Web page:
When the predicted tremor occurs, however, the seismologists leap into action, and the governor mobilizes the National Guard in response.

But no amount of preparation can adequately safe-guard Los Angeles from the earthquake that strikes next. Rating a 7 on the Richter scale, this quake brings skyscrapers to the ground, destroys free-ways, and sends house careening off the Hollywood hills. Worse, the Hollywood Reservoir Dam crumbles, and parts of the city flood.

Through it all, a determined architect, Stewart Graff (Charlton Heston) in a bad marriage with his boss’s daughter (Ava Gardner) shows determination and pluck. 

He rescues a number of people, including his boss (Lorne Greene)m at his high-rise office, and then teams up with a suspended police officer, Lou Slade (George Kennedy) to rescue others in the city, including Stewart’s mistress, Denise (Genevieve Bujold) and her young son, Cory (Tiger Williams).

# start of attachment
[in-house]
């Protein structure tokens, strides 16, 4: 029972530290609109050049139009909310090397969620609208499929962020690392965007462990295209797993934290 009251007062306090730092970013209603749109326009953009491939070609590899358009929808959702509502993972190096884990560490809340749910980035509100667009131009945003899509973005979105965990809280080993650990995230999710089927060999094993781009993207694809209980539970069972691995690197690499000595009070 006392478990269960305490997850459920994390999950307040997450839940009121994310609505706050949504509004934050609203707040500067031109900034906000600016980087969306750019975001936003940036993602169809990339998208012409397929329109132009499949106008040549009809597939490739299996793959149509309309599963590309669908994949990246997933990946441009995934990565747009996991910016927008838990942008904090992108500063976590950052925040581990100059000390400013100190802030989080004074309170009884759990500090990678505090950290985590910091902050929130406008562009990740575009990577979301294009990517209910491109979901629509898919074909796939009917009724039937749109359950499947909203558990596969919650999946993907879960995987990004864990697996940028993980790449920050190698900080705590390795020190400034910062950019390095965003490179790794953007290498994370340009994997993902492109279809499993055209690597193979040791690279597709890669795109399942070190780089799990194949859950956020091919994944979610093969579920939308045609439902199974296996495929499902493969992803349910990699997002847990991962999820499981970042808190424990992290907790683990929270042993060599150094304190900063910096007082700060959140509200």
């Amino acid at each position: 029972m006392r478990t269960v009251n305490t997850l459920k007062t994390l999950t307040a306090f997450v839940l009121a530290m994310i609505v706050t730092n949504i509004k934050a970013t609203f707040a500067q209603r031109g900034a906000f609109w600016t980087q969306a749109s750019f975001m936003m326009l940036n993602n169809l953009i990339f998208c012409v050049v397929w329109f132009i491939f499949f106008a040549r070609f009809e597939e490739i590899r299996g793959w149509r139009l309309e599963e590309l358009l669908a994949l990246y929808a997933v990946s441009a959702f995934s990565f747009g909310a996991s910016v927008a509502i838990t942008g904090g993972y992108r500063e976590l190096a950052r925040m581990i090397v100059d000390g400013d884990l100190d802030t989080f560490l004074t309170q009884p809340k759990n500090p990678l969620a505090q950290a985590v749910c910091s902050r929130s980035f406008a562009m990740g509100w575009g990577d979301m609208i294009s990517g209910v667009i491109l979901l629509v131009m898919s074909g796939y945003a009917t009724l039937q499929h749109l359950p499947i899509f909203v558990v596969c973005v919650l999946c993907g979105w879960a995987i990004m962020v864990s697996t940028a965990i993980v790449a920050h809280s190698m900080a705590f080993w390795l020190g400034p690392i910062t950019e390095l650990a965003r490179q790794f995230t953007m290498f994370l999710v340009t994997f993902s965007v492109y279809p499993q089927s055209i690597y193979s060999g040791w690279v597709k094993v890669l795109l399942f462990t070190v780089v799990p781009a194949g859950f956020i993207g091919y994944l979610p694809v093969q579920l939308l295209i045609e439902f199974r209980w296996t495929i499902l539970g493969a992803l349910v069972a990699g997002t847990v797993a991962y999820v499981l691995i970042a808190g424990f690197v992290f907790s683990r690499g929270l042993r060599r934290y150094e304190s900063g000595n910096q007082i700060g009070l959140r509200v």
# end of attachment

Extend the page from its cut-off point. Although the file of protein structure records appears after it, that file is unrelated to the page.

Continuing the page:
While Stewart attempts to save the injured and dying, others, including a psychotic National Guardsman (Marjoe Gortner), attempt to take advantage of the disaster for their own twisted agendas.


“This used to be a hell of a town.”

In my reviews of other 1970s disaster films, I’ve concentrated on the notion that films like The Poseidon Adventure and The Towering Inferno thrive on philosophical ideas about their disasters and human nature, not merely the depiction of those disasters. For example, The Poseidon Adventure is about fighting -- to the last breath -- to survive in difficult circumstances; to find the part of God that dwells inside of you, to quote Gene Hackman’s character, Reverend Scott.

And The Towering Inferno assiduously draws a contrast between reckless, money-grubbing Big Business (represented by Richard Chamberlain and William Holden), and the selflessness of San Francisco’s municipal fire fighters, led by O’Halloran (Steve McQueen). One of these forces cares more about profit than people, and it isn’t the firefighters.